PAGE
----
At just 15 years old in 2018, Tyler Spann already topped six feet tall with the powerful physique of a natural athlete. He brought exceptional talents to the field in football, basketball, and track — having first tagged along at age 7 to his older brother's football practices. He enjoyed cooking and was obsessed with candy — especially Skittles. Tyler also loved shopping with his mother and had an extensive sneaker collection.
Tyler was a bright spot, a beam of light in the lives of all who met him. His mother, Angie, describes him as an amazing kid whom she was extremely close to. Tyler was a doting son who would meet his mother at the door when she got home from work so he could carry in her laptop and work bag. He even had a sweet nickname for her; he called her "sugar."
When it was time for the family's 2018 summer vacation, Tyler picked Florida for the location. A few days into the vacation, Tyler was playing football on the beach when a riptide pulled him from shore. He drowned before he could escape the strong current.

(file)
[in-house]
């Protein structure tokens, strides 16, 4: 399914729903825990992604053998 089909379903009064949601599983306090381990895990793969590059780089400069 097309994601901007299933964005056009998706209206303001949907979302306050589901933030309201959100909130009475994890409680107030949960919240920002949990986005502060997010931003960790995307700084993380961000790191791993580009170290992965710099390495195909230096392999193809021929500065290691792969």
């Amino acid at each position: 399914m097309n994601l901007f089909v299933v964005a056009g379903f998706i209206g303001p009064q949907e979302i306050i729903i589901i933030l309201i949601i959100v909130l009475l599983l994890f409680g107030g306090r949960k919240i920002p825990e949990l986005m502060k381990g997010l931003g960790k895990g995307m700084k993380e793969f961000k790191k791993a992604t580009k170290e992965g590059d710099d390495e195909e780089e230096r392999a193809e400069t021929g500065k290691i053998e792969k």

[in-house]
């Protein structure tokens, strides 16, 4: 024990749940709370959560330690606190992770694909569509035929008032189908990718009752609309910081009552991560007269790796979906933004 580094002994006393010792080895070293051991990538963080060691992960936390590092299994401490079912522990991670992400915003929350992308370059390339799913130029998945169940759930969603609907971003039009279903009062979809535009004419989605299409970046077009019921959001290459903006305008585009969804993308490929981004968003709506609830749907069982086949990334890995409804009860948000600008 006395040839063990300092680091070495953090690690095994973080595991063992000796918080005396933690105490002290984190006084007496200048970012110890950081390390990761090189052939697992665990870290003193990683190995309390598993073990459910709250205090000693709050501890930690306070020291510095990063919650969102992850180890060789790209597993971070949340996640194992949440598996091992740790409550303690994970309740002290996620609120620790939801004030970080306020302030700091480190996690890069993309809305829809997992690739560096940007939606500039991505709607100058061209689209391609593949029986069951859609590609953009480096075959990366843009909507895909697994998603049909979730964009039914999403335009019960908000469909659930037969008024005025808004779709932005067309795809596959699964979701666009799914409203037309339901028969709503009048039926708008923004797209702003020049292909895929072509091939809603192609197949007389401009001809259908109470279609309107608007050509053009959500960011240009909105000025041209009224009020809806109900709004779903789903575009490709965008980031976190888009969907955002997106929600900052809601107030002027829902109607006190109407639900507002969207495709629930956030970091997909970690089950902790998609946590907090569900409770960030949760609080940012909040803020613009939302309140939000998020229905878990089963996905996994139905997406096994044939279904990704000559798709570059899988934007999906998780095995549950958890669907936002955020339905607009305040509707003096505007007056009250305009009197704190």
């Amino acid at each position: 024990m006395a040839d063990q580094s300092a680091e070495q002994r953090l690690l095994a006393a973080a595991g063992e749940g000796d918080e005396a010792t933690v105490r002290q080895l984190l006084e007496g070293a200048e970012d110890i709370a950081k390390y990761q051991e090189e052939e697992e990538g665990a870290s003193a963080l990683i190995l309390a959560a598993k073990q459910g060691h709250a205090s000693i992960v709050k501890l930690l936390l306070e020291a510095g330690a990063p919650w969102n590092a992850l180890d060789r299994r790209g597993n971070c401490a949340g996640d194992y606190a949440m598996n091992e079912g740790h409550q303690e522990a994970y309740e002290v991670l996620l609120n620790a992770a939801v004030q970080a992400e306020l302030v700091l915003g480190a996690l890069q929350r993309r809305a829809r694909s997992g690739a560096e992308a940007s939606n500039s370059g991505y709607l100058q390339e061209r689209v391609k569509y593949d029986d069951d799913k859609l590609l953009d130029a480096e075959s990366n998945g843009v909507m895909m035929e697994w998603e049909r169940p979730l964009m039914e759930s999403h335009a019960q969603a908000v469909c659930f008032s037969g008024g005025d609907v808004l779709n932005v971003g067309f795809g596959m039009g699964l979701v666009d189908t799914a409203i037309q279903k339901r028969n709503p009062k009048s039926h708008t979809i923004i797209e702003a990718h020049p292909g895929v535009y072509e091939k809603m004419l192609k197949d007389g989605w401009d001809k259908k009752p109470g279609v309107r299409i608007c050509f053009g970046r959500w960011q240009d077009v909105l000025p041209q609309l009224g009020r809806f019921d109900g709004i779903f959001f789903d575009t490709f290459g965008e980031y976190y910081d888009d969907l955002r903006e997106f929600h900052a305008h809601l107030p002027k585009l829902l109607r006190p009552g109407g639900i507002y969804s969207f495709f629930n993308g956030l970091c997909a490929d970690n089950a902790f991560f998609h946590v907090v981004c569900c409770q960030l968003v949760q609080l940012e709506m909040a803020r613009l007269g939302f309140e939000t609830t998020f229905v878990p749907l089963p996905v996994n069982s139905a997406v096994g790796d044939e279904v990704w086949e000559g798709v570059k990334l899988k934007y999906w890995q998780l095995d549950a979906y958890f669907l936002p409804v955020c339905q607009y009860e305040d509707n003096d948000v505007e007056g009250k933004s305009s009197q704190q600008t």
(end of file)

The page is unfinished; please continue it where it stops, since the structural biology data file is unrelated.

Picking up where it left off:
Tyler’s father, Kimmy Spann was driving the family back to Tennessee when they received the call asking if the family would consider donation. As Tyler’s family faced the worst moment of their lives, they made the selfless decision to help heal others by donating Tyler’s tissue. Both his mother and father knew that it was something their son would not hesitate to do. Tyler was able to help many people through his gifts. “Tyler would have wanted to be a donor and help someone,” said Angie. “I am so proud of him.”
Tyler continues to have an impact even after his passing. The Henderson county mayor and Lexington city mayor issued a proclamation declaring June 19 “Tyler Spann Water Awareness Safety Day.” The event includes water safety lessons and shares drowning statistics. Since Tyler loved crayons and his football number was 24 — the number of crayons that come in a pack — his mother started an annual summer crayon drive for every elementary school child in the county, some of whom have never owned their own box of crayons before receiving a donation.